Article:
There are a lot of global efforts underway to develop vaccines and treatments for COVID-19, including repurposing of existing drugs approved for use in treating other forms of coronavirus and respiratory diseases. Many of these efforts are just entering into the formal clinical study phase, which will be required before any treatment is certified for widespread use in patients diagnosed with the illness. Vaccines are still likely at least a year out from approvals, though some have already entered into clinical human trials at unprecedented speed owing to the unprecedented nature of the pandemic.
It's definitely a challenge to keep up with all the existing efforts to pursue effective treatments and develop vaccines, but public health non-profit the Milken Institute has a new resource that aims to keep track of at least the efforts from leading research institutions and drug makers. Its COVID-19 treatment and vaccine tracker currently offers a list of nearly 60 treatments, as well as 43 vaccines in development.
This list details the type of treatment or vaccine being studied or developed, as well as their FDA-approved status (for other conditions – none have been approved specifically for treating COVID-19 to date). They also indicate who is doing the drug development or research, and what stage the research project is at (either pre-clinical or clinical). The table lists the source of funding, if available, as well as the anticipated timetable for the phases of the project if known. It provides sourcing for each, as well, including credible media sources, journals and the World Health Organization.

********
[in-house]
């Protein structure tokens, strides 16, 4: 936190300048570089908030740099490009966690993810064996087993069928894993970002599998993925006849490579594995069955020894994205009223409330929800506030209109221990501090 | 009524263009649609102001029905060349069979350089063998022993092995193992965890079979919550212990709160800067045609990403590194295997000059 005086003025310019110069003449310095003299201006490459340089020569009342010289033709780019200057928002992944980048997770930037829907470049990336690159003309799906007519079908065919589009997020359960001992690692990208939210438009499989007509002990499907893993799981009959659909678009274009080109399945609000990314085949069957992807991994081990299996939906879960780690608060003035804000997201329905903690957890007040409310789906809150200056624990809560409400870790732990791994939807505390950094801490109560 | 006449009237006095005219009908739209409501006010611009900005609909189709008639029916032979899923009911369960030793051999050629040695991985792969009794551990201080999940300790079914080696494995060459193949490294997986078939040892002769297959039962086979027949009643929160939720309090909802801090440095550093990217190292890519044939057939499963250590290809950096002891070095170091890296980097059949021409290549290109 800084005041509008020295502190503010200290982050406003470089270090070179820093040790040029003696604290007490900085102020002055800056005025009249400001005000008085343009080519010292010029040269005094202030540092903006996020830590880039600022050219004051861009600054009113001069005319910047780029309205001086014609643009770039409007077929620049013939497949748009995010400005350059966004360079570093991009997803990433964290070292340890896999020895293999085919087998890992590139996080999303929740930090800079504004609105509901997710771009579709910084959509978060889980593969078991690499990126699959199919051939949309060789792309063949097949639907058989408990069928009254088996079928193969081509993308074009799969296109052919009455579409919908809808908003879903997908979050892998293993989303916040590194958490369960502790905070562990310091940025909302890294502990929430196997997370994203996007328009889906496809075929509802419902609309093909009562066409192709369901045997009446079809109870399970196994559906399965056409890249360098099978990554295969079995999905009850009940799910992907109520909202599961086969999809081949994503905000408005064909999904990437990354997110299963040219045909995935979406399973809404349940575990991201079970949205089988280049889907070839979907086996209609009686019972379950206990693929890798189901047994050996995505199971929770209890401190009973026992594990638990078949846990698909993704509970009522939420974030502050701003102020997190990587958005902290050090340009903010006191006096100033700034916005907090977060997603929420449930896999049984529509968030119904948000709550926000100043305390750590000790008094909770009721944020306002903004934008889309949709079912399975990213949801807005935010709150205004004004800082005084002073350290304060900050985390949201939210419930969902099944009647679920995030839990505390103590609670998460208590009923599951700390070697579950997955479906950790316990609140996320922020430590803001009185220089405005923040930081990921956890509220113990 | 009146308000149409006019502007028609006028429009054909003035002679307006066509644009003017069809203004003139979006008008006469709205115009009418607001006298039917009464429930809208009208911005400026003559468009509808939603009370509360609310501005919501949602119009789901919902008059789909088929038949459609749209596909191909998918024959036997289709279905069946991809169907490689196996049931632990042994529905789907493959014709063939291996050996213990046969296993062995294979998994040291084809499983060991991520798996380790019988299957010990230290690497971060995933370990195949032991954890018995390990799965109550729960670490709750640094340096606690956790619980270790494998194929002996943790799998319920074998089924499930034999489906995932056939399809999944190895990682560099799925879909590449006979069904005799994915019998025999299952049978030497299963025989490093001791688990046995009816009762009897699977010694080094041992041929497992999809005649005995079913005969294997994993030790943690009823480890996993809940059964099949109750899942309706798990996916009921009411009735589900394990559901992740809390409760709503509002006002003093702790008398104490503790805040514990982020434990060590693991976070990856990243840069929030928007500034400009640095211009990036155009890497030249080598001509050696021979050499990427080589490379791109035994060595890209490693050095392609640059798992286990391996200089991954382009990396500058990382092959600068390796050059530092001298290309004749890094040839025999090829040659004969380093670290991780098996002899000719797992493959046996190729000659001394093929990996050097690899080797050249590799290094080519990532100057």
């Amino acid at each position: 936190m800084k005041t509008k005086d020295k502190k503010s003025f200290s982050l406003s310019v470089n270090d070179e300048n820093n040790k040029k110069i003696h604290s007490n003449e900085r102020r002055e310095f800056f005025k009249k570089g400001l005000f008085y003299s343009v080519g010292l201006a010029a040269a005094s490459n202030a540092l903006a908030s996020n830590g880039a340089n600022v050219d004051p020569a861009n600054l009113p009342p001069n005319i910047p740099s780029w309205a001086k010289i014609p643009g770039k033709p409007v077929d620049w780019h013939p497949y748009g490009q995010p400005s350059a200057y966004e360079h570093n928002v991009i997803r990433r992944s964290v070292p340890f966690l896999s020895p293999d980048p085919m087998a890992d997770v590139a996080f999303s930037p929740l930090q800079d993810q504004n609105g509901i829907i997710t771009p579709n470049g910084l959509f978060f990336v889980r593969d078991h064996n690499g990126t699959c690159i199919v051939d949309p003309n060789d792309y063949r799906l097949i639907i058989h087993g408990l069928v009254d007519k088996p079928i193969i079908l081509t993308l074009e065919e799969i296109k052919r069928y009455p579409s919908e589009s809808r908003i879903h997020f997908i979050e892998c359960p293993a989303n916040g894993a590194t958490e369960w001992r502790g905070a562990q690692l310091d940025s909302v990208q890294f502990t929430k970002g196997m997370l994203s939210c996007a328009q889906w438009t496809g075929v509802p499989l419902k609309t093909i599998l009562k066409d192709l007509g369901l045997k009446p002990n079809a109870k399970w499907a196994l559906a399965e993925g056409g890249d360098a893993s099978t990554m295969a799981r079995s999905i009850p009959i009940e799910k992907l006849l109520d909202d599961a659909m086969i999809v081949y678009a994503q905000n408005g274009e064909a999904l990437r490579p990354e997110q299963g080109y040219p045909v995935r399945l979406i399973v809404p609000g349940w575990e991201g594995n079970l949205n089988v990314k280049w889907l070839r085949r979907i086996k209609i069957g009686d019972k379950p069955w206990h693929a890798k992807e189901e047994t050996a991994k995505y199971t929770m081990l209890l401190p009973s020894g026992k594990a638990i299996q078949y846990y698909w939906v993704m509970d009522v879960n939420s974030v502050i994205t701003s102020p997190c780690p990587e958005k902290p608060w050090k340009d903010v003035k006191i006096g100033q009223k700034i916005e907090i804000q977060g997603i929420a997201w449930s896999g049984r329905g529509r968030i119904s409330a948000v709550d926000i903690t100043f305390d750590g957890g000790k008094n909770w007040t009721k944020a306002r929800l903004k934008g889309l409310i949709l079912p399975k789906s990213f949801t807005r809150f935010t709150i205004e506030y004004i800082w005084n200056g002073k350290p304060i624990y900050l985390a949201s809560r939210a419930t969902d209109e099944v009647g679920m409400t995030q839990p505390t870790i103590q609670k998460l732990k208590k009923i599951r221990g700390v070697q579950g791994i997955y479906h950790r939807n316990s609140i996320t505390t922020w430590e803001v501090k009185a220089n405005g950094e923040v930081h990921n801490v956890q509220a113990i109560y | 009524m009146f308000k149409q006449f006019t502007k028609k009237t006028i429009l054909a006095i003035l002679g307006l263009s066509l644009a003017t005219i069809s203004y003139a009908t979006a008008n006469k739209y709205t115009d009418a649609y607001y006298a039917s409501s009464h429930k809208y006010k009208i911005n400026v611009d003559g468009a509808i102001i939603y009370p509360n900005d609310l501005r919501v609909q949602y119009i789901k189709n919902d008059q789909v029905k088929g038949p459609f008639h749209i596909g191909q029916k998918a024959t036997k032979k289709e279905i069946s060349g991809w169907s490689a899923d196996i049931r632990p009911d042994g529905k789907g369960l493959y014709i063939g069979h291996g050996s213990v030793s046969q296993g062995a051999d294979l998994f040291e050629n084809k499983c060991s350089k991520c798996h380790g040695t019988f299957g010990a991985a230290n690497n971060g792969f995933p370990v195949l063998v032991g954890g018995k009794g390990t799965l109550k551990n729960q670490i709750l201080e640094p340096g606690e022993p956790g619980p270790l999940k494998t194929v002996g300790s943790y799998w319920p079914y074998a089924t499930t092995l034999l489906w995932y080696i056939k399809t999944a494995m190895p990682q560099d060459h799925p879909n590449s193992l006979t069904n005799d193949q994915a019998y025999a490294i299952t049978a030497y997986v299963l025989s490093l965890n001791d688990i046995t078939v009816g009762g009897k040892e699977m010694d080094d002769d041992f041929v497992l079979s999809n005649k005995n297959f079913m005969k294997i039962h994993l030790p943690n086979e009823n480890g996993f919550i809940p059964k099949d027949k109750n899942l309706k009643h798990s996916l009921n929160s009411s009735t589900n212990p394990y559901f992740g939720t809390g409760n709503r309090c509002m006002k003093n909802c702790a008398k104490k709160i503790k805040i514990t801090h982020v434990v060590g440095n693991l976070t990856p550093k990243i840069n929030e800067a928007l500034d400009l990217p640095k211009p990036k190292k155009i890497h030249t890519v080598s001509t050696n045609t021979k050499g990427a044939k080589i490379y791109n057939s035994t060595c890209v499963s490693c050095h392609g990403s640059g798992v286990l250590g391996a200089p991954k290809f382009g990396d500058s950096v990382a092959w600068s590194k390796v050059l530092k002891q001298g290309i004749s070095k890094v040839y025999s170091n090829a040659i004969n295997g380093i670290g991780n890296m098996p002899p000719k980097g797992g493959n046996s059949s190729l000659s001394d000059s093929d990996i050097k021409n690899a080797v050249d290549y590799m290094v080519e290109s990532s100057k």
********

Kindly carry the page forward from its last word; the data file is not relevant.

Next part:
This kind of tracker is a good resource for anyone looking to keep tabs on the ongoing work that people are doing to take on COVID-19, though it's a high-level view that is probably of most interest to other ongoing projects, as well as health and research professionals who might be able to assist in the development of these solutions, or to collaborate with partners. The Milken Institute says that it's going to be updating the tracker daily at noon eastern with any additional fresh info from reliable sources.
As mentioned, even vaccines that are already in development, like the mRNA-based immune therapy that began human trials last week in the U.S., will take many months to come to market, and they still have to demonstrate their effectiveness, too. In the meantime, people should do everything they can to isolate and remain indoors in order to help buy time for the healthcare system to develop treatments that can mitigate the impact of the disease, and eventually, ways to introduce immunity in order to block its transmission.